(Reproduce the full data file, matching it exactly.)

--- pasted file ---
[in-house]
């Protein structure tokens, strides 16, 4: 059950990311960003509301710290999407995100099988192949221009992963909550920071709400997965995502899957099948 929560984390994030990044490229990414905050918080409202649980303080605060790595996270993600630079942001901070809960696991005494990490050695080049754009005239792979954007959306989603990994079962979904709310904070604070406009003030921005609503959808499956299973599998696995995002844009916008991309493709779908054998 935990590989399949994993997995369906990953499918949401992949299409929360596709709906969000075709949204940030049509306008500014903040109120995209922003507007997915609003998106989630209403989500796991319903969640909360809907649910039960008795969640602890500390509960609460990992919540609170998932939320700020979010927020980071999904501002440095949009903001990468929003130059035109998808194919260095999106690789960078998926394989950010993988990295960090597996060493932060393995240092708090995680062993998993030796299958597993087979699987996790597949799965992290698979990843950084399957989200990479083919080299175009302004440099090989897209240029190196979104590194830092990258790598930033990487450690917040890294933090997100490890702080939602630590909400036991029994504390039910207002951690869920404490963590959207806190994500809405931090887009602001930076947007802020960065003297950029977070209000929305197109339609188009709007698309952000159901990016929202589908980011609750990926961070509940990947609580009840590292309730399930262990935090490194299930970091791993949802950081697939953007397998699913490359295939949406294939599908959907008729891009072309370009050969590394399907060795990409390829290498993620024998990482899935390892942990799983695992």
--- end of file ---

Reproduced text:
[in-house]
């Protein structure tokens, strides 16, 4: 059950990311960003509301710290999407995100099988192949221009992963909550920071709400997965995502899957099948 929560984390994030990044490229990414905050918080409202649980303080605060790595996270993600630079942001901070809960696991005494990490050695080049754009005239792979954007959306989603990994079962979904709310904070604070406009003030921005609503959808499956299973599998696995995002844009916008991309493709779908054998 935990590989399949994993997995369906990953499918949401992949299409929360596709709906969000075709949204940030049509306008500014903040109120995209922003507007997915609003998106989630209403989500796991319903969640909360809907649910039960008795969640602890500390509960609460990992919540609170998932939320700020979010927020980071999904501002440095949009903001990468929003130059035109998808194919260095999106690789960078998926394989950010993988990295960090597996060493932060393995240092708090995680062993998993030796299958597993087979699987996790597949799965992290698979990843950084399957989200990479083919080299175009302004440099090989897209240029190196979104590194830092990258790598930033990487450690917040890294933090997100490890702080939602630590909400036991029994504390039910207002951690869920404490963590959207806190994500809405931090887009602001930076947007802020960065003297950029977070209000929305197109339609188009709007698309952000159901990016929202589908980011609750990926961070509940990947609580009840590292309730399930262990935090490194299930970091791993949802950081697939953007397998699913490359295939949406294939599908959907008729891009072309370009050969590394399907060795990409390829290498993620024998990482899935390892942990799983695992």